Hours, Food Service.

Topic 26186 | Page 2

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Rob T.'s Comment
member avatar

Only having driven a 48 isnt much different than a 53, just have to remember you have 5 extra feet back there. During a road test what they're looking for is you can safely operate the vehicle and are proficient enough at backing that you're not going to damage their equipment. I only drove a 53' while in school, went to PFG and drove only a 28' for a year and a half and got a job driving a 53' delivering to grocery stores. It was a alot different in my case but the concepts were all the same I just needed more space. Some guys love foodservice work and others don't. You guys are a special breed that stick with it. To me the wear on the body wasn't worth the compensation I was getting.

Out of curiosity why don't you want to drive all day? Personally I enjoy getting out of the truck quite a bit to move around and socialize (while unloading), helps me feel more alert.

Bobby W.'s Comment
member avatar

Only having driven a 48 isnt much different than a 53, just have to remember you have 5 extra feet back there. During a road test what they're looking for is you can safely operate the vehicle and are proficient enough at backing that you're not going to damage their equipment. I only drove a 53' while in school, went to PFG and drove only a 28' for a year and a half and got a job driving a 53' delivering to grocery stores. It was a alot different in my case but the concepts were all the same I just needed more space. Some guys love foodservice work and others don't. You guys are a special breed that stick with it. To me the wear on the body wasn't worth the compensation I was getting.

Out of curiosity why don't you want to drive all day? Personally I enjoy getting out of the truck quite a bit to move around and socialize (while unloading), helps me feel more alert.

I'm worried about long term damage to my body also, maybe for other reasons. I know eat right and walk and what not but that looks difficult living in a truck. I've also driven 4 hour stretches here and in the dark it is difficult to stay up. I can't imagine 11 hours. I doubt that I would want to jog or lift weights after 11 hours of already working either. I have no kids or girlfriends or any reason I have to be home so I can't use that as an excuse. That P&D looks pretty nice though, the OD guy mentioned 55 hour weeks so I could probably handle driving that. I've heard people talk though about getting worked 70 then getting a day off to reset and doing it again.

I'd do it for a year just for experience but I doubt anyone would hire me if I said that. Time off is really my bottom line. 3 weeks or 4 would be great. I would drive 70's if it meant a month off. If were not getting side tracked what does normal time off look like? I've accepted my situation is normal for food service so consider that resolved.

P&D:

Pickup & Delivery

Local drivers that stay around their area, usually within 100 mile radius of a terminal, picking up and delivering loads.

LTL (Less Than Truckload) carriers for instance will have Linehaul drivers and P&D drivers. The P&D drivers will deliver loads locally from the terminal and pick up loads returning to the terminal. Linehaul drivers will then run truckloads from terminal to terminal.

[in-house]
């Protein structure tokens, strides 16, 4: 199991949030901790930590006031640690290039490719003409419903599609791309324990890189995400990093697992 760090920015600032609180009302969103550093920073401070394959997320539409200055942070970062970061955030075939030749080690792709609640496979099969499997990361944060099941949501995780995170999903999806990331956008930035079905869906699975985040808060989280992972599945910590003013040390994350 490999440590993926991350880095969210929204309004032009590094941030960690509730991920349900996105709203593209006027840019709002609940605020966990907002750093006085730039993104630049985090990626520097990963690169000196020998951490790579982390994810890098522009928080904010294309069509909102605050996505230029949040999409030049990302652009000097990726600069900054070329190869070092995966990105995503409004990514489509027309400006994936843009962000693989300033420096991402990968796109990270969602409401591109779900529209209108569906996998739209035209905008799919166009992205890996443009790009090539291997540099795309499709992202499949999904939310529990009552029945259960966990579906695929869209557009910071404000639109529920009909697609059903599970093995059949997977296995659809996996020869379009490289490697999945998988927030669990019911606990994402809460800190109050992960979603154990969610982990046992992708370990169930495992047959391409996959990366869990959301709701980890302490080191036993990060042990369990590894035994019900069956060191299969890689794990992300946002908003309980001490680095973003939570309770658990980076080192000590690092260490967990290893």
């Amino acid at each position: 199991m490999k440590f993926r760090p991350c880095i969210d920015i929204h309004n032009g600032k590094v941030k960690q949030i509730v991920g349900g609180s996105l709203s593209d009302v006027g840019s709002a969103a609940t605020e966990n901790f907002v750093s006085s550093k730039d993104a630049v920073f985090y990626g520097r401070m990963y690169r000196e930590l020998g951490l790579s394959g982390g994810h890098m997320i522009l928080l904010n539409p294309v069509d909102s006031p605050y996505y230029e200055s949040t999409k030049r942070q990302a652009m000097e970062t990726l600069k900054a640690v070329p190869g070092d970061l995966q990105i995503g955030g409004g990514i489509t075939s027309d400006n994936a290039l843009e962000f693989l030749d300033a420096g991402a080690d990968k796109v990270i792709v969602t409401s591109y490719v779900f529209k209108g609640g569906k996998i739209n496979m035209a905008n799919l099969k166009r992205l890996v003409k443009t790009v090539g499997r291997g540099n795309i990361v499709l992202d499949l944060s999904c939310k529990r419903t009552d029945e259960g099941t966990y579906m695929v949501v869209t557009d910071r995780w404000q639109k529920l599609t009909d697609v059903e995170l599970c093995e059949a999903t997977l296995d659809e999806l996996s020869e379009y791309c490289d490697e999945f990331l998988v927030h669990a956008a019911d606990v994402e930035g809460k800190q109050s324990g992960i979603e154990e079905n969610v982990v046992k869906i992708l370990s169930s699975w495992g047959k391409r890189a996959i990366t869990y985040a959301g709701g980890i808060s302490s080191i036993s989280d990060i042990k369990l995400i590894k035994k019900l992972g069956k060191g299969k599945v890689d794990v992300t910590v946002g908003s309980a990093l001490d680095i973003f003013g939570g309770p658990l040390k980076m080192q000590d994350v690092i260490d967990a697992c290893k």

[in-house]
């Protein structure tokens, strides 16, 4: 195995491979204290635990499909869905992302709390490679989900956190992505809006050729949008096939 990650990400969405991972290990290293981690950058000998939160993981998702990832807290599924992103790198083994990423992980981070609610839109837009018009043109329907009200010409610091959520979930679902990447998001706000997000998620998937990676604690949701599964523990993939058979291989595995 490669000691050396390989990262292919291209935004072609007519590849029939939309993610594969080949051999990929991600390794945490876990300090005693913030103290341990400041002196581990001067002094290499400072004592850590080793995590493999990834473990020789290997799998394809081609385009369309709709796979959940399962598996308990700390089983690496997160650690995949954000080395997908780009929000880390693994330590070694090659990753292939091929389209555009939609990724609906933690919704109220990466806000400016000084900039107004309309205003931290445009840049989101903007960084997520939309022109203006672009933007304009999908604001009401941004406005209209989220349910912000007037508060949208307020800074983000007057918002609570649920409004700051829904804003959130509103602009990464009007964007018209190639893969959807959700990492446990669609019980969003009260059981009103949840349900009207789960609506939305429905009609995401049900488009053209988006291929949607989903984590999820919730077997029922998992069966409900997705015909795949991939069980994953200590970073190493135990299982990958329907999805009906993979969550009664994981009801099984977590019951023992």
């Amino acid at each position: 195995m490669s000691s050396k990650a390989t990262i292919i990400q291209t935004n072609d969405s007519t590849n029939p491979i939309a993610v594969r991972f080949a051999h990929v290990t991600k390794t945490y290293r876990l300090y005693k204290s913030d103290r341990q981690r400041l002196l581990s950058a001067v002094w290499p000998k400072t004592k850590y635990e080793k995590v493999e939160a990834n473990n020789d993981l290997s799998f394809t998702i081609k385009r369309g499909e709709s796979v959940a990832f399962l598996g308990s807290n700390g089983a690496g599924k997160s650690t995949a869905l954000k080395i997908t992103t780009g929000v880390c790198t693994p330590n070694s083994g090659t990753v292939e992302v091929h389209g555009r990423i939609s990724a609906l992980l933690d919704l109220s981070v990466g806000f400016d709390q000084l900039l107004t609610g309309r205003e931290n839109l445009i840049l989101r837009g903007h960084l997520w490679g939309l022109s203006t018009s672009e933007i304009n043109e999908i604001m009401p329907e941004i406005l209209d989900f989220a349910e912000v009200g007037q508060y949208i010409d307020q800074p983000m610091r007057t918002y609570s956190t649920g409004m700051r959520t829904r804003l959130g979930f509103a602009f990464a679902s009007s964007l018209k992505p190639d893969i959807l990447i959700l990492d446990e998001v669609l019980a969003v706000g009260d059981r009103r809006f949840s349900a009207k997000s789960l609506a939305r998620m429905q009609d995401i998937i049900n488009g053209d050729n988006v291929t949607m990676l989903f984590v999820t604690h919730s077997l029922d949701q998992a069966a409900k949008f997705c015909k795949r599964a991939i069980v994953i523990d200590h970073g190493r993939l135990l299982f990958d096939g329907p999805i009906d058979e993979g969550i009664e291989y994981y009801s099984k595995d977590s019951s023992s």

Auggie69's Comment
member avatar

Hey guys,

I've just been reading this forum for like 2 years it's been useful. I need help or to vent. I work food service and the job is burning me out. I've done this about the entire 2 years I have been driving, the same company. It goes up and down. Maybe it's just down but when I get a route done in 12 hours, they just add more work until it is impossible.

No one ever says anything about running over the clock. I ask them all the time to remove the added work from the routes and they will not. They have scheduled me backhauls 3 hours from base after 12 hours of work. I did this route for months once a week until they had us bid and I got out of there. My new route was doable in 13 hours but I feel like someone just wanted to squeeze that last hour and added additional stops. I work four 14-hour days (sometimes, usually, one turns into 16.) Nobody is telling me I have to work that long but they are also refusing to fix it and just send me out week after week and if I say it takes 16 they tell me you're only allowed to work 14. If I refuse to go they ask me if I want to quit. The icing is that after four 14's every week, once or twice a month they tell me I am on call for a potential 5th 14-hour shift. We get no holidays and 1 week a year off.

There you have my story. I would like to get fired to collect that juicy unemployment. I would also just like to work 50 hours a week doing food service. I really distrust our government and our regulating agencies so I don't want to complain and honestly, I don't think I have a complaint because nobody is forcing me to do anything. I have tried bringing back the extra stops, they just whine about it and there they are again next week and I miss out on some money leaving them. Any advice? Are all the foodservice jobs like this? I am looking for other work but I insist on food service or a pepsi truck or something where I don't drive all day. Thank you

Here you go

TWIC:

Transportation Worker Identification Credential

Truck drivers who regularly pick up from or deliver to the shipping ports will often be required to carry a TWIC card.

Your TWIC is a tamper-resistant biometric card which acts as both your identification in secure areas, as well as an indicator of you having passed the necessary security clearance. TWIC cards are valid for five years. The issuance of TWIC cards is overseen by the Transportation Security Administration and the Department of Homeland Security.

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